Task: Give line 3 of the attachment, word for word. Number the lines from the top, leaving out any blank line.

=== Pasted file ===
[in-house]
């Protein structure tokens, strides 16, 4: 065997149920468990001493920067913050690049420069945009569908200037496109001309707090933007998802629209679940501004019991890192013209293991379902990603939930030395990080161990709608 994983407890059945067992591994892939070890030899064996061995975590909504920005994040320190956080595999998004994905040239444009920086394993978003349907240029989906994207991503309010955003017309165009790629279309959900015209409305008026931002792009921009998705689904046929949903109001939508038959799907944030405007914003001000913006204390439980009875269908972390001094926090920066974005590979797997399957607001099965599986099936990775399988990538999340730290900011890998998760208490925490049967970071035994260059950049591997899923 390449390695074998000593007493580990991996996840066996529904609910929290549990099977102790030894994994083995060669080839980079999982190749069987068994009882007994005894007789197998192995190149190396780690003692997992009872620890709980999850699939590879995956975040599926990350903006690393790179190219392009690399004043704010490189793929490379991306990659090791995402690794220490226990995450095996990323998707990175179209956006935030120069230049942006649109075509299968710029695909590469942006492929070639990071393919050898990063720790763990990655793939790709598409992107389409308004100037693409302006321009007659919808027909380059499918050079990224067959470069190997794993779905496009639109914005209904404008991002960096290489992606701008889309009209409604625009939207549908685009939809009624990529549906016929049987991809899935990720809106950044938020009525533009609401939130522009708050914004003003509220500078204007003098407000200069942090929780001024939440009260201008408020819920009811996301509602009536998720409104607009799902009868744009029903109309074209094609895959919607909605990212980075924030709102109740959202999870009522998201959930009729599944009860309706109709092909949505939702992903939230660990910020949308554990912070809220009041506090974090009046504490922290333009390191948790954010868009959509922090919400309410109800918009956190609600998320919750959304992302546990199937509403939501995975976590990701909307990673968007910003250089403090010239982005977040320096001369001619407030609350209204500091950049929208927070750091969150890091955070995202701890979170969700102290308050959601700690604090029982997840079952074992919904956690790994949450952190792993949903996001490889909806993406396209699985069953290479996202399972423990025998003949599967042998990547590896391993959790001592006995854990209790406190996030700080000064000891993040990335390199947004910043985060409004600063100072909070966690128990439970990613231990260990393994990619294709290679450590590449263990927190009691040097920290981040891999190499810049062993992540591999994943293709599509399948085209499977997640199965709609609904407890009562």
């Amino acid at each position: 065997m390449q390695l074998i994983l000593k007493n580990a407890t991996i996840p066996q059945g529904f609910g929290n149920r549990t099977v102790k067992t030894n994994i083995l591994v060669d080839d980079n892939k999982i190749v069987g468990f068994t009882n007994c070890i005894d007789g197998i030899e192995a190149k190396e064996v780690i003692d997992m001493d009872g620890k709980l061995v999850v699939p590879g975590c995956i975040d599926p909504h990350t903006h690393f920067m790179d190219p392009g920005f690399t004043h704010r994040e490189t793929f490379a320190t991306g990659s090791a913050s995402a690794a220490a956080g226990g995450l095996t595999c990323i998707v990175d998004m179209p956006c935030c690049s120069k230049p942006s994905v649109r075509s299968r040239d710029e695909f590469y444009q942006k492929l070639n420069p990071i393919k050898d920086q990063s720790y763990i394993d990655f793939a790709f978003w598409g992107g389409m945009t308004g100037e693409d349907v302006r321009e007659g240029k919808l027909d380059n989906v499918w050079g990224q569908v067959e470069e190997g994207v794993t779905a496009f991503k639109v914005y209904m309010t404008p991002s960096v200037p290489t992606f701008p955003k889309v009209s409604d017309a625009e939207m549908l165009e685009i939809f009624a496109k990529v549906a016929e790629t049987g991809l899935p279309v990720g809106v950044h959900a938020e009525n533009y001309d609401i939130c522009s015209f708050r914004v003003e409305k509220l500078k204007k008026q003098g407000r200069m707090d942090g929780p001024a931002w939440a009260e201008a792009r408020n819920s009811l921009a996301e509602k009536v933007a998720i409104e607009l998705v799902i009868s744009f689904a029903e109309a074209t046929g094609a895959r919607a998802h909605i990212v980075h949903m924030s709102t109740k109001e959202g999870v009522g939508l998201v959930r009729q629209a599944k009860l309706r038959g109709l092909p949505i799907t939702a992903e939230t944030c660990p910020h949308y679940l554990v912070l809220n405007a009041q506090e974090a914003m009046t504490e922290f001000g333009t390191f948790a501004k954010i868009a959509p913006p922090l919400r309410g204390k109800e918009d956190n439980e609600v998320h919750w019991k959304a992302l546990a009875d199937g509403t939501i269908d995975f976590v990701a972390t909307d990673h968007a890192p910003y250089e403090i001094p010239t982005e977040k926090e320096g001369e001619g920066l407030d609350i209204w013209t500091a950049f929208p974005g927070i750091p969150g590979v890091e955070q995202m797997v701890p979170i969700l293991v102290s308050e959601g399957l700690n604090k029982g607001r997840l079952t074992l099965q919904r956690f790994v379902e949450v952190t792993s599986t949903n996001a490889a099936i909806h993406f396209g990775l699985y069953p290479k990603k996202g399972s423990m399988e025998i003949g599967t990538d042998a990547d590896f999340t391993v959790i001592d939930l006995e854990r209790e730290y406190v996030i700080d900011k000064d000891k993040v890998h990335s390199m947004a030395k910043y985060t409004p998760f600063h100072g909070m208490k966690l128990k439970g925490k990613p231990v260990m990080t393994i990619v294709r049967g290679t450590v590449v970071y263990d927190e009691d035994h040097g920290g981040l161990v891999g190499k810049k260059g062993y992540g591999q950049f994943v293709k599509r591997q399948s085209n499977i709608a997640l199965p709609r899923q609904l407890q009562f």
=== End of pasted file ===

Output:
């Amino acid at each position: 065997m390449q390695l074998i994983l000593k007493n580990a407890t991996i996840p066996q059945g529904f609910g929290n149920r549990t099977v102790k067992t030894n994994i083995l591994v060669d080839d980079n892939k999982i190749v069987g468990f068994t009882n007994c070890i005894d007789g197998i030899e192995a190149k190396e064996v780690i003692d997992m001493d009872g620890k709980l061995v999850v699939p590879g975590c995956i975040d599926p909504h990350t903006h690393f920067m790179d190219p392009g920005f690399t004043h704010r994040e490189t793929f490379a320190t991306g990659s090791a913050s995402a690794a220490a956080g226990g995450l095996t595999c990323i998707v990175d998004m179209p956006c935030c690049s120069k230049p942006s994905v649109r075509s299968r040239d710029e695909f590469y444009q942006k492929l070639n420069p990071i393919k050898d920086q990063s720790y763990i394993d990655f793939a790709f978003w598409g992107g389409m945009t308004g100037e693409d349907v302006r321009e007659g240029k919808l027909d380059n989906v499918w050079g990224q569908v067959e470069e190997g994207v794993t779905a496009f991503k639109v914005y209904m309010t404008p991002s960096v200037p290489t992606f701008p955003k889309v009209s409604d017309a625009e939207m549908l165009e685009i939809f009624a496109k990529v549906a016929e790629t049987g991809l899935p279309v990720g809106v950044h959900a938020e009525n533009y001309d609401i939130c522009s015209f708050r914004v003003e409305k509220l500078k204007k008026q003098g407000r200069m707090d942090g929780p001024a931002w939440a009260e201008a792009r408020n819920s009811l921009a996301e509602k009536v933007a998720i409104e607009l998705v799902i009868s744009f689904a029903e109309a074209t046929g094609a895959r919607a998802h909605i990212v980075h949903m924030s709102t109740k109001e959202g999870v009522g939508l998201v959930r009729q629209a599944k009860l309706r038959g109709l092909p949505i799907t939702a992903e939230t944030c660990p910020h949308y679940l554990v912070l809220n405007a009041q506090e974090a914003m009046t504490e922290f001000g333009t390191f948790a501004k954010i868009a959509p913006p922090l919400r309410g204390k109800e918009d956190n439980e609600v998320h919750w019991k959304a992302l546990a009875d199937g509403t939501i269908d995975f976590v990701a972390t909307d990673h968007a890192p910003y250089e403090i001094p010239t982005e977040k926090e320096g001369e001619g920066l407030d609350i209204w013209t500091a950049f929208p974005g927070i750091p969150g590979v890091e955070q995202m797997v701890p979170i969700l293991v102290s308050e959601g399957l700690n604090k029982g607001r997840l079952t074992l099965q919904r956690f790994v379902e949450v952190t792993s599986t949903n996001a490889a099936i909806h993406f396209g990775l699985y069953p290479k990603k996202g399972s423990m399988e025998i003949g599967t990538d042998a990547d590896f999340t391993v959790i001592d939930l006995e854990r209790e730290y406190v996030i700080d900011k000064d000891k993040v890998h990335s390199m947004a030395k910043y985060t409004p998760f600063h100072g909070m208490k966690l128990k439970g925490k990613p231990v260990m990080t393994i990619v294709r049967g290679t450590v590449v970071y263990d927190e009691d035994h040097g920290g981040l161990v891999g190499k810049k260059g062993y992540g591999q950049f994943v293709k599509r591997q399948s085209n499977i709608a997640l199965p709609r899923q609904l407890q009562f």